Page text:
Wednesday, June 21, 2017

Miss Manhattan Hangs Out...with Raydene Salinas

There’s a clay pot resting on top of a cable box just outside of BKLYN Clay when I arrive as if it’s drying in the sun. It’s a hot-but-not-too-hot summery day, and I am happy to meet Raydene Salinas inside the cool (temperature and awesomeness-wise) clay studio where she is already working.

Most people get to have one life where they’re passionate about something they do, but Raydene is lucky: she has five. When she is not at the clay studio, she is a freelance photographer, Photo Editor at New York Magazine’s The Cut, the founder of the site Lady Guns Global which recognizes women's achievements around the world, and a certified yoga instructor. She also enjoys acro yoga and will later head to an acro yoga practice for an upcoming performance.

I met Raydene when I interviewed her about being a photo editor and it was a funny experience—within minutes I found myself speaking to her as if I had known her for years. She has a bubbly, welcoming aura that makes people feel at ease, whether they’re chatting at a Tribeca coffee shop or hanging out at a ceramics studio.

She just finished a little clay pot that's resting on a table in front of the pottery wheel where she sits. It will be a centerpiece for her upcoming wedding, and she has a few more to make before the big day. Today she will try for two more.

But first, a tour of the studio, a place she’s been coming to work on ceramics since the beginning of the year. Raydene tells me that for herself she tends to make items she specifically needs at home, like a juicer she recently finished. If not she worries her home will just fill up with ceramics because she loves working with clay so much. She has turned this passion into her own, newly-launched ceramics collection, sprig + arrow, for which she makes elegantly rustic yet modern mugs, bowls, plates, and more.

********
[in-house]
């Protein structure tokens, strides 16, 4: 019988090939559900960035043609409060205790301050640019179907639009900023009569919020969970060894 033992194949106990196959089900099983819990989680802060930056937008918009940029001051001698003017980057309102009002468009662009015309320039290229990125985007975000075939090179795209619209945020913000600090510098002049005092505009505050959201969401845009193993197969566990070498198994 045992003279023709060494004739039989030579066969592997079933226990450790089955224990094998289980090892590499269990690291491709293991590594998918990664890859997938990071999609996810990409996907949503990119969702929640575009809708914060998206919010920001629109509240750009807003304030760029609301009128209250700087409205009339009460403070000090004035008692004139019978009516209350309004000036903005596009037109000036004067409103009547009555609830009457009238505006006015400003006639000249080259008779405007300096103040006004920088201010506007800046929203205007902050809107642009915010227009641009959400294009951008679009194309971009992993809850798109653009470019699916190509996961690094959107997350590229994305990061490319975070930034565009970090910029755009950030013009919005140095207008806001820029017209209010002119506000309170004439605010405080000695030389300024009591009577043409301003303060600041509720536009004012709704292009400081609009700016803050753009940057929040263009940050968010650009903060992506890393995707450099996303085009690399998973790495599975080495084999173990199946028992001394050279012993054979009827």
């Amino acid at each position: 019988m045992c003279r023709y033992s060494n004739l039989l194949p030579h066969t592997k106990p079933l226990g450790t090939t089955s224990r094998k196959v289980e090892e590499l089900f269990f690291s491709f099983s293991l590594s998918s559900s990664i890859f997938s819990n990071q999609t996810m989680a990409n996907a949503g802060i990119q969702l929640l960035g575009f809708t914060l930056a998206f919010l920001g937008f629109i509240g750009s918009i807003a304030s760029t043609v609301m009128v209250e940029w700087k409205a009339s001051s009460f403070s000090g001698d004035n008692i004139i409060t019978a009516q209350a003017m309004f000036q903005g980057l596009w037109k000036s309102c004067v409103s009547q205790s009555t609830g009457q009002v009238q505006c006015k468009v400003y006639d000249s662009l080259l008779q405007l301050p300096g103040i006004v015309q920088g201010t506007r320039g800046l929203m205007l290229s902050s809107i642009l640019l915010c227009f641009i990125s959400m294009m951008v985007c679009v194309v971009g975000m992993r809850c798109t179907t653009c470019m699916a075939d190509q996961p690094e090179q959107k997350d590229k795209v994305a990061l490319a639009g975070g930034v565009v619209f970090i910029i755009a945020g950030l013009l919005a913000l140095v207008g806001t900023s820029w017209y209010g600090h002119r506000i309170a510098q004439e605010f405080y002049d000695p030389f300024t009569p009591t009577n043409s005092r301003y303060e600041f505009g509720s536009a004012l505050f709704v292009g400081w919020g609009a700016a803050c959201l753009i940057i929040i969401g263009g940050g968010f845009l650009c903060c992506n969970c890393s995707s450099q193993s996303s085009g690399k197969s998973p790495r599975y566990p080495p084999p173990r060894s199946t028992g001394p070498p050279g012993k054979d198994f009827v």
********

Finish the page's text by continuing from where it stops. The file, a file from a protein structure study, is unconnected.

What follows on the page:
Downstairs, there are shelves upon shelves of ceramics made by studio members, Raydene included. I am terrified of swinging the wrong way and destroying everything. Luckily I don’t and everyone’s work stays intact. Raydene shows me more of her work, teeny pots and bowls in white and red and gray clay. Then we go upstairs, she ties up her beige apron printed with tiny horses and hits the wheel again, a bag of clay in front of her. She wets her hands and as if by magic forms gray lumps of clay into newer, slim, curved shapes and soon her hands, her legs, the apron, are covered in clay. She laughs and keeps spinning, making her way through a bag of four balls of clay before calling it a day.

To my untrained eye, everything is astounding because another human created something from nothing with their hands, but Raydene has higher standards. “Some days you only get one,” she says with a soft smile, packing up the clay.

Follow Raydene on Instagram and Twitter.
Follow Lady Guns Global on InstagramTwitter, and Facebook.
Follow sprig + arrow on Instagram and Facebook

Tuesday, June 20, 2017

Mermaids V

As ever, some sights and scenes from the annual Mermaid Parade on Coney Island.